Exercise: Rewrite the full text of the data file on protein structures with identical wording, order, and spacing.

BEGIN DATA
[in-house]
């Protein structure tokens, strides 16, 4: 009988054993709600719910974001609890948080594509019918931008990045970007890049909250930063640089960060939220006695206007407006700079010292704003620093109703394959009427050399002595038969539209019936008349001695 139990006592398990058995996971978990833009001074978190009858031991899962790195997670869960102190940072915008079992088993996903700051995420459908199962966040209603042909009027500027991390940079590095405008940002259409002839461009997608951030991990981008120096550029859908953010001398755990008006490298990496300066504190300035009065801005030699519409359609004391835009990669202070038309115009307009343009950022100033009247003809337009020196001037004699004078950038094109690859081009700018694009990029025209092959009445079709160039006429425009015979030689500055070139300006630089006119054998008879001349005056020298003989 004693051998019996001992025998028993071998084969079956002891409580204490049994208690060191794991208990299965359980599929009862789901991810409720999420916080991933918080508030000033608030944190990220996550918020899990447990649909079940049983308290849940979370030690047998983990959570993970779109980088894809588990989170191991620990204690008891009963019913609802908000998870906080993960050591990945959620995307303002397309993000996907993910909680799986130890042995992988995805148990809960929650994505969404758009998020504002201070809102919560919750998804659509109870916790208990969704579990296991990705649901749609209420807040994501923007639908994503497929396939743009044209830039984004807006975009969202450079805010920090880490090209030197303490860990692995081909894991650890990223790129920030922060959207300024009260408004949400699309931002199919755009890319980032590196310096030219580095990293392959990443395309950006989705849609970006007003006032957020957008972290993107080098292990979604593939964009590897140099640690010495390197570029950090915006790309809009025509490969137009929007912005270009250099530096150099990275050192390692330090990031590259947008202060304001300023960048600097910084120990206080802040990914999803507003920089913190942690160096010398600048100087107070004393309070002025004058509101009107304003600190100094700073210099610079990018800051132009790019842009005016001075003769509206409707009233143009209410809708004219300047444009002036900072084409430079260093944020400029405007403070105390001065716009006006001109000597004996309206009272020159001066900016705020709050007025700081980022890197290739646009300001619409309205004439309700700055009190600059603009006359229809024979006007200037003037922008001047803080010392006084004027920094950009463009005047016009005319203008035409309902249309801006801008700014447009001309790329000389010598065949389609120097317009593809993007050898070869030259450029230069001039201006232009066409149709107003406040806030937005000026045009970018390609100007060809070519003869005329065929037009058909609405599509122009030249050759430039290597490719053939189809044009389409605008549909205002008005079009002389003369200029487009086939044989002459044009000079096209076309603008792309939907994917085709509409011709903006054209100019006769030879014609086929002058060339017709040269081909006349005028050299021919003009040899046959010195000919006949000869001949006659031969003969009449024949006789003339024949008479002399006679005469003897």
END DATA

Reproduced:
[in-house]
């Protein structure tokens, strides 16, 4: 009988054993709600719910974001609890948080594509019918931008990045970007890049909250930063640089960060939220006695206007407006700079010292704003620093109703394959009427050399002595038969539209019936008349001695 139990006592398990058995996971978990833009001074978190009858031991899962790195997670869960102190940072915008079992088993996903700051995420459908199962966040209603042909009027500027991390940079590095405008940002259409002839461009997608951030991990981008120096550029859908953010001398755990008006490298990496300066504190300035009065801005030699519409359609004391835009990669202070038309115009307009343009950022100033009247003809337009020196001037004699004078950038094109690859081009700018694009990029025209092959009445079709160039006429425009015979030689500055070139300006630089006119054998008879001349005056020298003989 004693051998019996001992025998028993071998084969079956002891409580204490049994208690060191794991208990299965359980599929009862789901991810409720999420916080991933918080508030000033608030944190990220996550918020899990447990649909079940049983308290849940979370030690047998983990959570993970779109980088894809588990989170191991620990204690008891009963019913609802908000998870906080993960050591990945959620995307303002397309993000996907993910909680799986130890042995992988995805148990809960929650994505969404758009998020504002201070809102919560919750998804659509109870916790208990969704579990296991990705649901749609209420807040994501923007639908994503497929396939743009044209830039984004807006975009969202450079805010920090880490090209030197303490860990692995081909894991650890990223790129920030922060959207300024009260408004949400699309931002199919755009890319980032590196310096030219580095990293392959990443395309950006989705849609970006007003006032957020957008972290993107080098292990979604593939964009590897140099640690010495390197570029950090915006790309809009025509490969137009929007912005270009250099530096150099990275050192390692330090990031590259947008202060304001300023960048600097910084120990206080802040990914999803507003920089913190942690160096010398600048100087107070004393309070002025004058509101009107304003600190100094700073210099610079990018800051132009790019842009005016001075003769509206409707009233143009209410809708004219300047444009002036900072084409430079260093944020400029405007403070105390001065716009006006001109000597004996309206009272020159001066900016705020709050007025700081980022890197290739646009300001619409309205004439309700700055009190600059603009006359229809024979006007200037003037922008001047803080010392006084004027920094950009463009005047016009005319203008035409309902249309801006801008700014447009001309790329000389010598065949389609120097317009593809993007050898070869030259450029230069001039201006232009066409149709107003406040806030937005000026045009970018390609100007060809070519003869005329065929037009058909609405599509122009030249050759430039290597490719053939189809044009389409605008549909205002008005079009002389003369200029487009086939044989002459044009000079096209076309603008792309939907994917085709509409011709903006054209100019006769030879014609086929002058060339017709040269081909006349005028050299021919003009040899046959010195000919006949000869001949006659031969003969009449024949006789003339024949008479002399006679005469003897």